COMFORTS FOR SOLDIERSTO THE EDITOR
Sir,—Will you allow me to suggest to those of your readers who are interested in knitting comforts for the troops that the need is still great? Thousands of our men are being sent to the front within the next few weeks; the nights are still very cold, and not only our men but French and Belgians also much appreciate the English “chausettes” when they can get them. May I further suggest that if generous givers would, instead of knitting so many mittens and socks themselves, give a part of their order to our unemployed women's workroom at Usworth, county Durham, they would also be helping to keep girls in work during the war at little cost to themselves, for the difference between the wholesale and retail price of wool would then be spent on labour?
We started this workroom in the autumn, when the pits were on very short time; all the profits go to the workers engaged, our running expenses being very low indeed, thanks to the kindness of the trustees of the Primitive Methodist Chapel, who loaned us two of their rooms. We turn out really good work, either by hand or machines, and, as you will see by our price list enclosed, at very reasonable prices. It bids fair to establish a permanent industry in a village where there are very few openings for girls, and is an excellent trade for them to have in their hands—a boon in these hard times.— Yours, etc.,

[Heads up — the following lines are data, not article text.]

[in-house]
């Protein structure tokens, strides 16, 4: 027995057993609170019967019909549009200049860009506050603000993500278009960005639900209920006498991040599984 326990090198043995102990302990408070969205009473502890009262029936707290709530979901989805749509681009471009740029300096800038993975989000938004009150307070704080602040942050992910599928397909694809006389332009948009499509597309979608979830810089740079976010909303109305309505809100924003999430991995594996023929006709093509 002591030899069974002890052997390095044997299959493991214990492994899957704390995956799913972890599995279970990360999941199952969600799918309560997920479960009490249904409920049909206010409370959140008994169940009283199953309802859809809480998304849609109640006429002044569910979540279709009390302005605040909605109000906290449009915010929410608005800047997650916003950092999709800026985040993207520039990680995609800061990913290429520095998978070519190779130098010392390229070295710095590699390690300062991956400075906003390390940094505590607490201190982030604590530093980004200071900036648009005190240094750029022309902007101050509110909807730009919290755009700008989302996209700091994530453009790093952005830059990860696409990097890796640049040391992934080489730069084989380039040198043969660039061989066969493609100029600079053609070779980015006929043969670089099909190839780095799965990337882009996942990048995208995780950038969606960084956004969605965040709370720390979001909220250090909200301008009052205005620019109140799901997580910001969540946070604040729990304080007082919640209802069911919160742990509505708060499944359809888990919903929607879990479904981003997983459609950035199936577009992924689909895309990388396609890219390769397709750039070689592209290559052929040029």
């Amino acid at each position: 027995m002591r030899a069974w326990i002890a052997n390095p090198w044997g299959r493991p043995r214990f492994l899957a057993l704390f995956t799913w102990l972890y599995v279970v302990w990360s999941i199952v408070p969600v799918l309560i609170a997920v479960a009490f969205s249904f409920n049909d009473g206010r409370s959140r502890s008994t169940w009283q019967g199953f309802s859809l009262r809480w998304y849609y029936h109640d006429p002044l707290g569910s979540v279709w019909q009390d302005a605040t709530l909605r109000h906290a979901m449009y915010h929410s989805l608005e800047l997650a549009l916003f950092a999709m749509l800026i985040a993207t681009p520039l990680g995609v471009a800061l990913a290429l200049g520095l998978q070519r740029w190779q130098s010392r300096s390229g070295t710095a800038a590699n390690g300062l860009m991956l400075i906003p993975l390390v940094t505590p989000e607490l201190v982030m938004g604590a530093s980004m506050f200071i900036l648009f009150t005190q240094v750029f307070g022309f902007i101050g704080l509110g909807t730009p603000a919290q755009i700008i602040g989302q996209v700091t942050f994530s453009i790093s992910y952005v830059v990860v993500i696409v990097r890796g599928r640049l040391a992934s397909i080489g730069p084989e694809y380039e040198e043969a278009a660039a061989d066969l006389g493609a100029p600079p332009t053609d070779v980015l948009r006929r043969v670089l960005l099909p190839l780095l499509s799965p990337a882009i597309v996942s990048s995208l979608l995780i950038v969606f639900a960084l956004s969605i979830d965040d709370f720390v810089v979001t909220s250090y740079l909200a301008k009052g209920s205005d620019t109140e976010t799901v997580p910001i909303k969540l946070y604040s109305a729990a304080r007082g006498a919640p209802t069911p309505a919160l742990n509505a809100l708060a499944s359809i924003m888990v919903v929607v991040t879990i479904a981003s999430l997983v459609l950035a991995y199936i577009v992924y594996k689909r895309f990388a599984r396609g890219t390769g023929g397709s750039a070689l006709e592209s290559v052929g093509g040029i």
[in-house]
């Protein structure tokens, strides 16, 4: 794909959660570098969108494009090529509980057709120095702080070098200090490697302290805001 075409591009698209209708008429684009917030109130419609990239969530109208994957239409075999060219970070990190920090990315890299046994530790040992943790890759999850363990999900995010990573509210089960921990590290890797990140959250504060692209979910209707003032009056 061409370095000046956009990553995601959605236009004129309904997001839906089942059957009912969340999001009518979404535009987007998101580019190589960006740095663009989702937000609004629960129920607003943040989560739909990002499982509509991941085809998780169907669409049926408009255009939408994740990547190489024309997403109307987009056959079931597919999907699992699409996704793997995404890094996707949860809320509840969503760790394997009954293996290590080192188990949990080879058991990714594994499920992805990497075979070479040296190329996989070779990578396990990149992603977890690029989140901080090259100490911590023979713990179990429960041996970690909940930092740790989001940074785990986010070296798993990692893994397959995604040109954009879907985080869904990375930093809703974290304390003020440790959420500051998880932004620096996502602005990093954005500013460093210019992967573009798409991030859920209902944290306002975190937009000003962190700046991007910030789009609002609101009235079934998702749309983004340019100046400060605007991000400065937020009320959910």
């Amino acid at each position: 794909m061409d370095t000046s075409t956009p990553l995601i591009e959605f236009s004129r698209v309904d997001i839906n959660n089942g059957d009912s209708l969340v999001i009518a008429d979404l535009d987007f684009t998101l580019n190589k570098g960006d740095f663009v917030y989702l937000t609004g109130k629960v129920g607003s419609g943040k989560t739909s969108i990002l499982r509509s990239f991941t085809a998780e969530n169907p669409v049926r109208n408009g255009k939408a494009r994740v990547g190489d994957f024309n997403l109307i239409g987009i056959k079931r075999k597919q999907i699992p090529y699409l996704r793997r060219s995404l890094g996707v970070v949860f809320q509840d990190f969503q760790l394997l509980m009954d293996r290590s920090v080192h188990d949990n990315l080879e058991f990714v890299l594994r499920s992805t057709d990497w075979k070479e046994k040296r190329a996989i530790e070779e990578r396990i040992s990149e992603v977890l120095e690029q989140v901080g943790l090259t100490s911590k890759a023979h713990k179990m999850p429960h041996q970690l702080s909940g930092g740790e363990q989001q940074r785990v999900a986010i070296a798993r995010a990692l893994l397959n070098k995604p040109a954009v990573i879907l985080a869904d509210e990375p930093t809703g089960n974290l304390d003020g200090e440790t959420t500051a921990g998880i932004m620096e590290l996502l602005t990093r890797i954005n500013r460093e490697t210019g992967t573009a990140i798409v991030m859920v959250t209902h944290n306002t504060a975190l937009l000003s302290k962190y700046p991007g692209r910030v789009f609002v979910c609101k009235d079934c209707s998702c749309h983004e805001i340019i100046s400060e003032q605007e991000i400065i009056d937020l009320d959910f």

(MISS) F. G. DRING.
Organiser for the National Union of Women's Suffrage Societies.
Unemployed Women's Workrooms, Primitive Methodist Chapel, New Rows, New Washington.